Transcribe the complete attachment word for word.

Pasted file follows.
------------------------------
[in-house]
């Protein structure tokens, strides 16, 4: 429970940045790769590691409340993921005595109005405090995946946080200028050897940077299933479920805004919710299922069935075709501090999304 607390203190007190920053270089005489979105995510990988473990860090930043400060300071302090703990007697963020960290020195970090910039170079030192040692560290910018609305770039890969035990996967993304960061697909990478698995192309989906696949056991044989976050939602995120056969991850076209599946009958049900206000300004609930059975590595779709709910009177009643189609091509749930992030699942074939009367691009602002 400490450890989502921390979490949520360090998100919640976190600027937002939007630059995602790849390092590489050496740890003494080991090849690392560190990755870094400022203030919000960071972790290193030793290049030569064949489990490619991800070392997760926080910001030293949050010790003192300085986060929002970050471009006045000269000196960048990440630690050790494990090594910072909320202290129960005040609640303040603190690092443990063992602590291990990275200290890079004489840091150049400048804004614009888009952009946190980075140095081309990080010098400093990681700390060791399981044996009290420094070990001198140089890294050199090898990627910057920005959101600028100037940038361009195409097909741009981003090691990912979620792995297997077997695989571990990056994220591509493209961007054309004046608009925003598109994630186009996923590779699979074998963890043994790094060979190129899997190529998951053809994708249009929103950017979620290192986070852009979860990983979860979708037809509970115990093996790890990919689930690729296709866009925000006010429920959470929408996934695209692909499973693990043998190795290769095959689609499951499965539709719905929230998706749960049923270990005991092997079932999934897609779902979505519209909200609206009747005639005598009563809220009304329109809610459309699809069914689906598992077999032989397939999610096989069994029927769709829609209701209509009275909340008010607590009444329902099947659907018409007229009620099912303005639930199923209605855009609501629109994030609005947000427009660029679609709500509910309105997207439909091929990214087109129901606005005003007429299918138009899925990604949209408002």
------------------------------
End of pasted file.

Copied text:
[in-house]
């Protein structure tokens, strides 16, 4: 429970940045790769590691409340993921005595109005405090995946946080200028050897940077299933479920805004919710299922069935075709501090999304 607390203190007190920053270089005489979105995510990988473990860090930043400060300071302090703990007697963020960290020195970090910039170079030192040692560290910018609305770039890969035990996967993304960061697909990478698995192309989906696949056991044989976050939602995120056969991850076209599946009958049900206000300004609930059975590595779709709910009177009643189609091509749930992030699942074939009367691009602002 400490450890989502921390979490949520360090998100919640976190600027937002939007630059995602790849390092590489050496740890003494080991090849690392560190990755870094400022203030919000960071972790290193030793290049030569064949489990490619991800070392997760926080910001030293949050010790003192300085986060929002970050471009006045000269000196960048990440630690050790494990090594910072909320202290129960005040609640303040603190690092443990063992602590291990990275200290890079004489840091150049400048804004614009888009952009946190980075140095081309990080010098400093990681700390060791399981044996009290420094070990001198140089890294050199090898990627910057920005959101600028100037940038361009195409097909741009981003090691990912979620792995297997077997695989571990990056994220591509493209961007054309004046608009925003598109994630186009996923590779699979074998963890043994790094060979190129899997190529998951053809994708249009929103950017979620290192986070852009979860990983979860979708037809509970115990093996790890990919689930690729296709866009925000006010429920959470929408996934695209692909499973693990043998190795290769095959689609499951499965539709719905929230998706749960049923270990005991092997079932999934897609779902979505519209909200609206009747005639005598009563809220009304329109809610459309699809069914689906598992077999032989397939999610096989069994029927769709829609209701209509009275909340008010607590009444329902099947659907018409007229009620099912303005639930199923209605855009609501629109994030609005947000427009660029679609709500509910309105997207439909091929990214087109129901606005005003007429299918138009899925990604949209408002």